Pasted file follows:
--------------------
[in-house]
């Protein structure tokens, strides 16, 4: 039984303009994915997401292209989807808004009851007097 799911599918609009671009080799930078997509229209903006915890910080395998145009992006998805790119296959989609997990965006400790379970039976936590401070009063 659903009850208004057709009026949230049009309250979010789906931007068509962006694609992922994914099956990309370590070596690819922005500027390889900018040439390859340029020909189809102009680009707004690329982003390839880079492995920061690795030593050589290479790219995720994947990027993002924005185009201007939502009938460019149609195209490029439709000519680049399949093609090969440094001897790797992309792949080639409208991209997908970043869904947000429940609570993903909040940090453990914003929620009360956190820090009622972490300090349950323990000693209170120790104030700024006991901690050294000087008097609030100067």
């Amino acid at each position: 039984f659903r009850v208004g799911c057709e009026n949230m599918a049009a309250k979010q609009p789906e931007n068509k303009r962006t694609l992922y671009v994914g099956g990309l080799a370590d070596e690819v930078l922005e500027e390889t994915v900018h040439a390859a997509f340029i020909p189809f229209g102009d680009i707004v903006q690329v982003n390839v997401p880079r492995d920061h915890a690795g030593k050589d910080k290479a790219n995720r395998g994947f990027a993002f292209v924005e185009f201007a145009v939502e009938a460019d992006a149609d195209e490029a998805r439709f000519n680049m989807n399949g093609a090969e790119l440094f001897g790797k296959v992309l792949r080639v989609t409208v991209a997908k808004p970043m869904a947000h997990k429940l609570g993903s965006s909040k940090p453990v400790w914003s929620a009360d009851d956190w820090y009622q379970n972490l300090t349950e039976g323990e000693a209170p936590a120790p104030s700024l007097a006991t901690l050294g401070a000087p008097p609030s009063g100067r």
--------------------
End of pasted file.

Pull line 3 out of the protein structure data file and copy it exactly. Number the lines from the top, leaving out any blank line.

């Amino acid at each position: 039984f659903r009850v208004g799911c057709e009026n949230m599918a049009a309250k979010q609009p789906e931007n068509k303009r962006t694609l992922y671009v994914g099956g990309l080799a370590d070596e690819v930078l922005e500027e390889t994915v900018h040439a390859a997509f340029i020909p189809f229209g102009d680009i707004v903006q690329v982003n390839v997401p880079r492995d920061h915890a690795g030593k050589d910080k290479a790219n995720r395998g994947f990027a993002f292209v924005e185009f201007a145009v939502e009938a460019d992006a149609d195209e490029a998805r439709f000519n680049m989807n399949g093609a090969e790119l440094f001897g790797k296959v992309l792949r080639v989609t409208v991209a997908k808004p970043m869904a947000h997990k429940l609570g993903s965006s909040k940090p453990v400790w914003s929620a009360d009851d956190w820090y009622q379970n972490l300090t349950e039976g323990e000693a209170p936590a120790p104030s700024l007097a006991t901690l050294g401070a000087p008097p609030s009063g100067r």